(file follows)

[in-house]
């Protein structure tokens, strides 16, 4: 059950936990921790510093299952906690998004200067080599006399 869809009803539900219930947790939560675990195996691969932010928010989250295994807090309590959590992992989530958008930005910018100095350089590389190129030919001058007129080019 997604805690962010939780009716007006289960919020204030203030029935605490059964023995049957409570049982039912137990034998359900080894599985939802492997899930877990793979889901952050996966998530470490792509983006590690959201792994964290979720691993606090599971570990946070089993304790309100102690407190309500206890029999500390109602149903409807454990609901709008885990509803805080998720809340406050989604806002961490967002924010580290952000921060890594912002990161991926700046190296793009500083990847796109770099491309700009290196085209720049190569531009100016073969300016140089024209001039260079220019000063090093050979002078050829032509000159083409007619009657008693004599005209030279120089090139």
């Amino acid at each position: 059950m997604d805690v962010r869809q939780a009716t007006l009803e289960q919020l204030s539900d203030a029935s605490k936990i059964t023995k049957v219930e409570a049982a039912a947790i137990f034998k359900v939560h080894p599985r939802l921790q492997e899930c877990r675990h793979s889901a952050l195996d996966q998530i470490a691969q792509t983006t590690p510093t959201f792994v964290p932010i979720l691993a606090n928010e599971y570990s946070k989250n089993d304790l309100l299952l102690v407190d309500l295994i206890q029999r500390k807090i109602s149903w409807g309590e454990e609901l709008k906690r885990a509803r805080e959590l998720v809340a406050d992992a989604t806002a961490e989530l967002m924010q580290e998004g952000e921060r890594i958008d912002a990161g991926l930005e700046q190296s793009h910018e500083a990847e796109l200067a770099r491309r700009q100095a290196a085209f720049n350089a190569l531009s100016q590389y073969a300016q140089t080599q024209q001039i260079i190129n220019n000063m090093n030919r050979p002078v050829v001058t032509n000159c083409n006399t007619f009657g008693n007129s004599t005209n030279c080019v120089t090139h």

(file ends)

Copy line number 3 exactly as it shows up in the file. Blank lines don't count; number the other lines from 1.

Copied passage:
């Amino acid at each position: 059950m997604d805690v962010r869809q939780a009716t007006l009803e289960q919020l204030s539900d203030a029935s605490k936990i059964t023995k049957v219930e409570a049982a039912a947790i137990f034998k359900v939560h080894p599985r939802l921790q492997e899930c877990r675990h793979s889901a952050l195996d996966q998530i470490a691969q792509t983006t590690p510093t959201f792994v964290p932010i979720l691993a606090n928010e599971y570990s946070k989250n089993d304790l309100l299952l102690v407190d309500l295994i206890q029999r500390k807090i109602s149903w409807g309590e454990e609901l709008k906690r885990a509803r805080e959590l998720v809340a406050d992992a989604t806002a961490e989530l967002m924010q580290e998004g952000e921060r890594i958008d912002a990161g991926l930005e700046q190296s793009h910018e500083a990847e796109l200067a770099r491309r700009q100095a290196a085209f720049n350089a190569l531009s100016q590389y073969a300016q140089t080599q024209q001039i260079i190129n220019n000063m090093n030919r050979p002078v050829v001058t032509n000159c083409n006399t007619f009657g008693n007129s004599t005209n030279c080019v120089t090139h």